Environment & Behavior
Saw Whet Owl Migration and Hematology Study
Tri-State staff assisted the Maryland Department of Natural Resources in trapping, banding and blood-sampling of migrating Saw Whet Owls on Assateague Island.
Wrens & Bluebirds
Tri-State assisted Tom Sproat (Biology Dept., Ball State University, Muncie IN) in a study on house wren nest defense behavior in 1998. Tri-State assisted Mr. Sproat by providing carcasses of house wrens and bluebirds to be used as taxidermied specimens that were placed on nest boxes. Responses by bluebirds and wrens were then studied.
Environmental Contaminants in Eagles & Osprey
Dr. Erica Miller has assisted the NJ Dept. of Fish, Game & Wildlife in their annual studies of environmental contaminants in Eagles (1994-present) and Osprey (1994). Dr. Heidi Stout assisted with this study in 1993. Tri-State assists by performing physical exams and drawing blood samples from the fledgling birds. The samples are later tested for environmental contaminants. NJ has published portions of the data in several accounts.
Environmental Pesticide Exposure in Cattle Egrets
This joint project between Tri-State and Manomet Observatory for the Conservation Sciences was conducted in 1997 and 1998. The objective was to compare the overall growth rates and blood cholinesterase activity levels between wild raised and captive reared cattle egrets. Tri-State raised hatchling cattle egrets on an organic diet and took weekly samples and measurements. The birds were then fitted with telemetry devices, released into a wild population, and monitored until they migrated.Partial results were presented by Jen Friedel and Cheryl Hoggard at the NWRA symposium in 1999. Partial results have also been published by Manomet.
Screech Owls and Pesticide Exposure Analysis
Master’s student Ngaio Richards is hoping to develop a protocol for the diagnosis of insecticide and rodenticide exposure in Screech-owls, with a list of potential symptoms exhibited by affected birds. Tri-State provided three years of data on Screech owls treated at the Frink Center for Wildlife.
Wildlife Entrapment Study
In 2001, Tri-State provided case data to assist Renn Tumlison of Henderson State University with a study on the effects of discarded fishing baits on native wildlife. In 2001, 20 birds were brought to Tri-State because they were either entangled in fishing line or had injuries from fish hooks embedded in various parts of their bodies. Results of this nation-wide study will hopefully be reported in the Journal of the Arkansas Academy of Science and may help to bring attention to this wildlife hazard.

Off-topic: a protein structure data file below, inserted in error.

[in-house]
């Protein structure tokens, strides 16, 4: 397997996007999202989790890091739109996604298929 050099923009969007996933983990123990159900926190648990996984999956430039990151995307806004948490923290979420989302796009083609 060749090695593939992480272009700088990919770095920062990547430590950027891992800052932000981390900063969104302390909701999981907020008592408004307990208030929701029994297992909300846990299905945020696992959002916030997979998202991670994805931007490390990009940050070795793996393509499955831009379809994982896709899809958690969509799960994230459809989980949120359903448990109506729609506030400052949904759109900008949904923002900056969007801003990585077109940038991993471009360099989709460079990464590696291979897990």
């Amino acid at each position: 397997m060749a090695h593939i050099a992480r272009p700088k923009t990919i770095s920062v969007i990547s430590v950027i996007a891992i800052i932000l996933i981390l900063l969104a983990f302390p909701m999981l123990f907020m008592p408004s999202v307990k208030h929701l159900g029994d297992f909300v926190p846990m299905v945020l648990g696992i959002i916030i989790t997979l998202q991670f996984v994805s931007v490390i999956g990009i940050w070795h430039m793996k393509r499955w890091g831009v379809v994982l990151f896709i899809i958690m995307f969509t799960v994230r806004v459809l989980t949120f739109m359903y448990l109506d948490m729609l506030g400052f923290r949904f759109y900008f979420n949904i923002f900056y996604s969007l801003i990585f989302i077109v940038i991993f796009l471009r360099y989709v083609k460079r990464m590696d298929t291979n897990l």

Avian Pesticide Information Network Trial
In 2002, Tri-State began collecting data for this cooperative trial of the American Bird Conservancy, the US Environmental Protection Agency, the US Geological Survey and the US Fish and Wildlife Service. Samples collected at random from participating wildlife rehabilitation centers will provide data on the frequency of pesticide poisonings in wild birds, especially unsuspected poisonings. In addition, this trial hopes to validate the diagnostic processes for detecting pesticide exposure in wild birds.
SEANET (Seabird Ecological Assessment Network)
For several years now, Tri-State has been working cooperatively with veterinarians and biologists at the Center for Conservation Medicine (Tufts University) and the Wildlife Trust, to gain a better understanding of mortality events in seabirds. Tri-State collects data from live birds undergoing rehabilitation (age, location found, cause of injury, radiographs, bloodwork, etc.), and collects tissue samples from deceased birds. By combining similar data collected from the northeastern U.S. and Atlantic Canada, we hope to discover the causes of morbidity (sickness) and mortality (death) in these birds. These birds are high on the food chain, and as such are important indicators or the health of the marine ecosystem.
In the fall of 2002, a veterinary student from the University of Pennsylvania used caseload records from Tri-State to determine the accuracy of currently suggested guidelines for diagnosis of lead toxicities in waterfowl, using blood lead concentrations. As a result of this study, Tri-State lowered the level at which they consider lead to be toxic to waterfowl and adjusted some of their treatments accordingly.